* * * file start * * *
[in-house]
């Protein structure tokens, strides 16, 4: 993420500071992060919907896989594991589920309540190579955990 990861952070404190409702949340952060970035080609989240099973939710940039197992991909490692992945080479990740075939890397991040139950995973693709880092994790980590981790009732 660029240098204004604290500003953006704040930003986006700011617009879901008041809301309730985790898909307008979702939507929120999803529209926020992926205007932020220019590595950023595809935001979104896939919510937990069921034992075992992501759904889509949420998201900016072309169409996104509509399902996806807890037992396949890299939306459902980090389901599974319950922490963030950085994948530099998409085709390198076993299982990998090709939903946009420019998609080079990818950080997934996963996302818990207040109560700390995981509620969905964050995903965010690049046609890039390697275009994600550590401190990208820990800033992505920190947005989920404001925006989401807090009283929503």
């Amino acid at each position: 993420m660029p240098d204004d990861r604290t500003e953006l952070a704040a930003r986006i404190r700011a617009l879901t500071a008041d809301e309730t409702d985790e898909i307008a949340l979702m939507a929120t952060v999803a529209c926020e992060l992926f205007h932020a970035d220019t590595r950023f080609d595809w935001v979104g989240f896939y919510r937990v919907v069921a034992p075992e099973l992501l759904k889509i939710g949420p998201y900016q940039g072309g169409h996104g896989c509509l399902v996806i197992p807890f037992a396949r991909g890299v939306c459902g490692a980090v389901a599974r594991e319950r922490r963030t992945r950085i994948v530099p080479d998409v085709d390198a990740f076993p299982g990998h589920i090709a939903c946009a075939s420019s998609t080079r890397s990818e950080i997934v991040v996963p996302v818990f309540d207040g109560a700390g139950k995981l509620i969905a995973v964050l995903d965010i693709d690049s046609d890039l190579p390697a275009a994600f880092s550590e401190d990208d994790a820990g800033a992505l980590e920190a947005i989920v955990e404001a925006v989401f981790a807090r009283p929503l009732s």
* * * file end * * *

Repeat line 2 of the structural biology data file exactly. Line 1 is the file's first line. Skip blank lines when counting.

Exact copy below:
């Protein structure tokens, strides 16, 4: 993420500071992060919907896989594991589920309540190579955990 990861952070404190409702949340952060970035080609989240099973939710940039197992991909490692992945080479990740075939890397991040139950995973693709880092994790980590981790009732 660029240098204004604290500003953006704040930003986006700011617009879901008041809301309730985790898909307008979702939507929120999803529209926020992926205007932020220019590595950023595809935001979104896939919510937990069921034992075992992501759904889509949420998201900016072309169409996104509509399902996806807890037992396949890299939306459902980090389901599974319950922490963030950085994948530099998409085709390198076993299982990998090709939903946009420019998609080079990818950080997934996963996302818990207040109560700390995981509620969905964050995903965010690049046609890039390697275009994600550590401190990208820990800033992505920190947005989920404001925006989401807090009283929503």